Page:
Two years ago, as the Tour’s seventh stage saw the race enter the mountains, Linus Gerdemann of T-Mobile claimed the stage with a stylish attack that also saw him take over the yellow jersey. The German couldn’t build on that last year, missing the Tour as he recovered from a broken leg, but he is back this year with a new team, Milram, and renewed optimism, even if he has so far slipped under the radar of most.
As this year’s Tour enters the mountains on Friday, the 26-year old says he is confident. And the omens are good – the first day of climbing once again comes on the seventh stage.
“I’m feeling quite confident at the moment but it’s always difficult to say before the mountain stages start,” said Gerdemann. “But I am better than two years ago, that’s for sure. I’m feeling good.”
An example of Gerdemann slipping beneath the radar came on Monday’s stage, when it was widely reported that the only team leader and overall contender to make the 27-man selection was Lance Armstrong (Astana).
But Gerdemann, who also placed a solid 19th in the opening time trial, was there too, moving him handily up the general classification until, 24 hours later, a disastrous team time trial, in which Milram lost 2.48 to finish 15th, saw him slide back down. It leaves him placed 30th place, 3.12 down, as this year’s race enters the mountains.
On stages five and six Gerdemann was visible near the front of the bunch, alert to the wind on Wednesday and the rain on Thursday, and so remains well-placed to challenge for a place in the top ten in Paris. “I’m happy with the first week,” said Gerdemann. “We had bad luck in the team time trial with the crashes but we have to forget that and move forward.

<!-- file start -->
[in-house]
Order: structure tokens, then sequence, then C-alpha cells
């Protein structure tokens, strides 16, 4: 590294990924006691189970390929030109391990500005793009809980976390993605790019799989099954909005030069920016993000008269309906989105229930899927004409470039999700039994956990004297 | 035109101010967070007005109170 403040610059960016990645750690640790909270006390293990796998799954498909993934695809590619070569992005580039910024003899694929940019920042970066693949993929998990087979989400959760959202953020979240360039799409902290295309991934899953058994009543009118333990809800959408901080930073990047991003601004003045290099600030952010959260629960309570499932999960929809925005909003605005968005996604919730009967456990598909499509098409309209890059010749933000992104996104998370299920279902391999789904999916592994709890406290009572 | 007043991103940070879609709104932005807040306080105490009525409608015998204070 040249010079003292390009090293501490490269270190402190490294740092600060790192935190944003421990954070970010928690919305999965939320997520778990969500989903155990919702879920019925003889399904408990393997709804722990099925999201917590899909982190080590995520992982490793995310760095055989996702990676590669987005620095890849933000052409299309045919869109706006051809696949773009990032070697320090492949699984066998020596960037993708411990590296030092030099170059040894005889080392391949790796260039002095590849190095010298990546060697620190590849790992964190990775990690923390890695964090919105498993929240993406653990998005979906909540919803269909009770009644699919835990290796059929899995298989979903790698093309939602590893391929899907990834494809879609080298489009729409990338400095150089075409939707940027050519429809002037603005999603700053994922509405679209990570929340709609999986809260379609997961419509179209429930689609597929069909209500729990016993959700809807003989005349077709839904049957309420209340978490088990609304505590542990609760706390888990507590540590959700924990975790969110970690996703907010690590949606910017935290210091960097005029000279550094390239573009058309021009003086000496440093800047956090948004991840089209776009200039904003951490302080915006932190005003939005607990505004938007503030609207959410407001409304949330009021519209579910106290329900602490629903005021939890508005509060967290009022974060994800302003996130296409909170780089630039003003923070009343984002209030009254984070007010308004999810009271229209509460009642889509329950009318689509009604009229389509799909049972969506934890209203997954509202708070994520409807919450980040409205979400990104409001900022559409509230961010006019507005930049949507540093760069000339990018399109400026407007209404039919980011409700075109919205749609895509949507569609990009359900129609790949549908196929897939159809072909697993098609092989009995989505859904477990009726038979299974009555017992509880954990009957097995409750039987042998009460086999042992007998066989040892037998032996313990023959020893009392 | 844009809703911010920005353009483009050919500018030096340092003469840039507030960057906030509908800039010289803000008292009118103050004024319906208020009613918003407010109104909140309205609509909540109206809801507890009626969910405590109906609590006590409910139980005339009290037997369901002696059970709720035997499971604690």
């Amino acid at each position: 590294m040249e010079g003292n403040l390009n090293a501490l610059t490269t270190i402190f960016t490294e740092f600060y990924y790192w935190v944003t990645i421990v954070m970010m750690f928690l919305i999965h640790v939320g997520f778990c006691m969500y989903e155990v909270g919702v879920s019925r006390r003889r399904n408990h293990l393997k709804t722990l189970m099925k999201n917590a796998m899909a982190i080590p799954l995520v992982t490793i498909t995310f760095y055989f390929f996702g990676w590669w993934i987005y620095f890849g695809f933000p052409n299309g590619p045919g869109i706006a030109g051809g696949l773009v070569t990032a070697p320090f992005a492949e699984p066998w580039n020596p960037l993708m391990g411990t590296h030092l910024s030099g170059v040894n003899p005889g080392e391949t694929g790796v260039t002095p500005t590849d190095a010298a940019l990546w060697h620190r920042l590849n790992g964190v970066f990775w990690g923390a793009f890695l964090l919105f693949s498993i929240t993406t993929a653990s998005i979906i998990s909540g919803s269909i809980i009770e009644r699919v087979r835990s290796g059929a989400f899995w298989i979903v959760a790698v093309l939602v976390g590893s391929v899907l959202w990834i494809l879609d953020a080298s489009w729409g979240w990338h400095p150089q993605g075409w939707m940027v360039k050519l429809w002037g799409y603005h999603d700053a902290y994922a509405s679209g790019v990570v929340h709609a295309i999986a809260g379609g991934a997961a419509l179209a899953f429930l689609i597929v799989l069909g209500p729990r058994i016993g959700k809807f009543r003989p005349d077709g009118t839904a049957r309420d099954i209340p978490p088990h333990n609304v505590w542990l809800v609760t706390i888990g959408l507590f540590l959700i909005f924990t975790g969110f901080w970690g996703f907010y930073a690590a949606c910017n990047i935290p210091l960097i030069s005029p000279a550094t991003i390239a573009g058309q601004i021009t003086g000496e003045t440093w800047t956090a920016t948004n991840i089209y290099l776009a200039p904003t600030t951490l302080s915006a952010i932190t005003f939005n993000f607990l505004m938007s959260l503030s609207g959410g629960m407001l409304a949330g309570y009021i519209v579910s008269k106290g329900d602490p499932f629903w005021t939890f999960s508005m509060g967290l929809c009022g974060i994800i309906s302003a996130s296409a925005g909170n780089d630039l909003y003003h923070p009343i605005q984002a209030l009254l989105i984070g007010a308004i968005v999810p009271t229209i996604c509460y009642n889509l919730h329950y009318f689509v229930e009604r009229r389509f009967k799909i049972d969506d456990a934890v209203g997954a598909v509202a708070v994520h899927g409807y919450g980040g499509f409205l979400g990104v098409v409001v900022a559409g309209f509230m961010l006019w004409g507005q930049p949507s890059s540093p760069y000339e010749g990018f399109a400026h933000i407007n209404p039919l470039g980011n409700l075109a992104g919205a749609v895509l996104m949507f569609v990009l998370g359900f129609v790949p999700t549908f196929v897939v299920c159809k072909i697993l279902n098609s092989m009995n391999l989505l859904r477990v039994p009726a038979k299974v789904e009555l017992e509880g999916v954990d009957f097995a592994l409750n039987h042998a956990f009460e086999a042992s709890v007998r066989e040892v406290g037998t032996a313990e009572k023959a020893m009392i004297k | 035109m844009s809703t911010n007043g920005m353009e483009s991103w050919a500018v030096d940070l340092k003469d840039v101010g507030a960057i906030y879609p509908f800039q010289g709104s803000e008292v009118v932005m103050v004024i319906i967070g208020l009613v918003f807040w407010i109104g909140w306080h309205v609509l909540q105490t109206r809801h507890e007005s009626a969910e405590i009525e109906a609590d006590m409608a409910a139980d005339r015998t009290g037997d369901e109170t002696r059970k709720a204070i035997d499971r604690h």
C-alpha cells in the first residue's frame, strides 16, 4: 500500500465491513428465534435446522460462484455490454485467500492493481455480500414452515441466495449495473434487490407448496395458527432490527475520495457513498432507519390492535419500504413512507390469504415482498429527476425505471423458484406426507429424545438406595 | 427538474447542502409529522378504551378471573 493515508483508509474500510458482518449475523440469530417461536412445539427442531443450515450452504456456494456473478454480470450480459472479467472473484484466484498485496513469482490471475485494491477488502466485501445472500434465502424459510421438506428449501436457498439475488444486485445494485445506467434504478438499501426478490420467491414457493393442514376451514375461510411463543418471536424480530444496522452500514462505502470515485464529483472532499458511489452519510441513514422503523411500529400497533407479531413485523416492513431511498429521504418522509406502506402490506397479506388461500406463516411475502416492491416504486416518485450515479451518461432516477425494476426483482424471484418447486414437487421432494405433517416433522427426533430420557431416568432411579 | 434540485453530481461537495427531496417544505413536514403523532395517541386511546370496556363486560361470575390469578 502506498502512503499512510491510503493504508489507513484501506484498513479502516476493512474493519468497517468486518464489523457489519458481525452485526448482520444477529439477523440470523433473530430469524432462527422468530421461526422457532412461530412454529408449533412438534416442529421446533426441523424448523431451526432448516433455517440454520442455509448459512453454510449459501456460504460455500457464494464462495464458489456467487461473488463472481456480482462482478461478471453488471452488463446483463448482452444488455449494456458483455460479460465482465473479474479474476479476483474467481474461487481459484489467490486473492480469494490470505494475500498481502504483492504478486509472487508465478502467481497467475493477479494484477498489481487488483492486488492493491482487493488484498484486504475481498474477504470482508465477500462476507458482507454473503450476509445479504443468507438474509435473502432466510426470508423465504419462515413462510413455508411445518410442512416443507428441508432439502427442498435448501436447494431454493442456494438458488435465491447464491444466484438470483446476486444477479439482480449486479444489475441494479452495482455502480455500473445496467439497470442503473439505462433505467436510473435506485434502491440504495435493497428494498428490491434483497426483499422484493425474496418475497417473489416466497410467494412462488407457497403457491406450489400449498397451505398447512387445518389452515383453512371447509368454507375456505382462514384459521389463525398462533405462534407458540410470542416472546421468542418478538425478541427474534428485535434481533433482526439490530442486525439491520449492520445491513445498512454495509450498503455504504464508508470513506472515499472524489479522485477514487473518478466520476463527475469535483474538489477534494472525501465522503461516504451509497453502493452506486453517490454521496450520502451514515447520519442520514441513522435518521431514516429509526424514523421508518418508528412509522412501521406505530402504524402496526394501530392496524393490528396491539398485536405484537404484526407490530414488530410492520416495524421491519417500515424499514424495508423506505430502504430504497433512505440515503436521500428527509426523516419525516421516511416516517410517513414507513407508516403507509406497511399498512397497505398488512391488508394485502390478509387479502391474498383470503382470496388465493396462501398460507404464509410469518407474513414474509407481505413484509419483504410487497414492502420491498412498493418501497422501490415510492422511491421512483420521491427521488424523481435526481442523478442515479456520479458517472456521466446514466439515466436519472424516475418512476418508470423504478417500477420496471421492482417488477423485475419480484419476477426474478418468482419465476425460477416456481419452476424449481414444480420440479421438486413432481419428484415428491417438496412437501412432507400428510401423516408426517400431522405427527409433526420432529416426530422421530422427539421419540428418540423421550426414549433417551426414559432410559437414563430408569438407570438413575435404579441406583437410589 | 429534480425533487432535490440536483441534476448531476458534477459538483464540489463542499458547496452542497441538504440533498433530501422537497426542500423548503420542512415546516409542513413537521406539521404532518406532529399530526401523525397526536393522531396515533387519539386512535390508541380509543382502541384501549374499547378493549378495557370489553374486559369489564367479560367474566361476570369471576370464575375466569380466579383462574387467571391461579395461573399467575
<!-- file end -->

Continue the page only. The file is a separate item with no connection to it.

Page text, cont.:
“Yes, I made time in the crosswinds, through a mixture of luck and experience, but it was only 40 seconds – the gaps will be far bigger in the mountains,” he added.
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Richard Moore is a freelance journalist and author. His first book, In Search of Robert Millar (HarperSport), won Best Biography at the 2008 British Sports Book Awards. His second book, Heroes, Villains & Velodromes (HarperSport), was long-listed for the 2008 William Hill Sports Book of the Year.
He writes on sport, specialising in cycling, and is a regular contributor to Cyclingnews, the Guardian, skyports.com, the Scotsman and Procycling magazine.
He is also a former racing cyclist who represented Scotland at the 1998 Commonwealth Games and Great Britain at the 1998 Tour de Langkawi
His next book, Slaying the Badger: LeMond, Hinault and the Greatest Ever Tour de France, will be published by Yellow Jersey in May 2011.
Another book, Sky’s the Limit: British Cycling’s Quest to Conquer the Tour de France, will also be published by HarperSport in June 2011.